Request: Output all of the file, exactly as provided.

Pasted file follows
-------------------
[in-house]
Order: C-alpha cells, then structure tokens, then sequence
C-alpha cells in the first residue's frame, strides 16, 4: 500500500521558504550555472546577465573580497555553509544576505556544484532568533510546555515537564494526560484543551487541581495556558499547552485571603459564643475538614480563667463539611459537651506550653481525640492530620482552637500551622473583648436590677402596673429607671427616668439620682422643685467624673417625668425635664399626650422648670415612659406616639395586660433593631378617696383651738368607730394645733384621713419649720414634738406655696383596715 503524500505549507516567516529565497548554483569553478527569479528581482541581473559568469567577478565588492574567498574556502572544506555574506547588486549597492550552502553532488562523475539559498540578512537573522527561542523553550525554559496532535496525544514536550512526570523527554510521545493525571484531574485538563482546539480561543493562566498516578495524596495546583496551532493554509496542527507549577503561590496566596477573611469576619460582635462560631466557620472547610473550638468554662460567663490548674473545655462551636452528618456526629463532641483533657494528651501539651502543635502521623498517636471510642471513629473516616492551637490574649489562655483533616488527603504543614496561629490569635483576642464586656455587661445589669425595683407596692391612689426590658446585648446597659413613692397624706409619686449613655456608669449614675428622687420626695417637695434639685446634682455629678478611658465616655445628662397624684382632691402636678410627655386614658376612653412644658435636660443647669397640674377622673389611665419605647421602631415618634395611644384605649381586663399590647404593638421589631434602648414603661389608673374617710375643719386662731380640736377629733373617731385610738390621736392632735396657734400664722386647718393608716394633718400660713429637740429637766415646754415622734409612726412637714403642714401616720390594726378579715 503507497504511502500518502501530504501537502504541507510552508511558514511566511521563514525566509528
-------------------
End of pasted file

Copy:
[in-house]
Order: C-alpha cells, then structure tokens, then sequence
C-alpha cells in the first residue's frame, strides 16, 4: 500500500521558504550555472546577465573580497555553509544576505556544484532568533510546555515537564494526560484543551487541581495556558499547552485571603459564643475538614480563667463539611459537651506550653481525640492530620482552637500551622473583648436590677402596673429607671427616668439620682422643685467624673417625668425635664399626650422648670415612659406616639395586660433593631378617696383651738368607730394645733384621713419649720414634738406655696383596715 503524500505549507516567516529565497548554483569553478527569479528581482541581473559568469567577478565588492574567498574556502572544506555574506547588486549597492550552502553532488562523475539559498540578512537573522527561542523553550525554559496532535496525544514536550512526570523527554510521545493525571484531574485538563482546539480561543493562566498516578495524596495546583496551532493554509496542527507549577503561590496566596477573611469576619460582635462560631466557620472547610473550638468554662460567663490548674473545655462551636452528618456526629463532641483533657494528651501539651502543635502521623498517636471510642471513629473516616492551637490574649489562655483533616488527603504543614496561629490569635483576642464586656455587661445589669425595683407596692391612689426590658446585648446597659413613692397624706409619686449613655456608669449614675428622687420626695417637695434639685446634682455629678478611658465616655445628662397624684382632691402636678410627655386614658376612653412644658435636660443647669397640674377622673389611665419605647421602631415618634395611644384605649381586663399590647404593638421589631434602648414603661389608673374617710375643719386662731380640736377629733373617731385610738390621736392632735396657734400664722386647718393608716394633718400660713429637740429637766415646754415622734409612726412637714403642714401616720390594726378579715 503507497504511502500518502501530504501537502504541507510552508511558514511566511521563514525566509528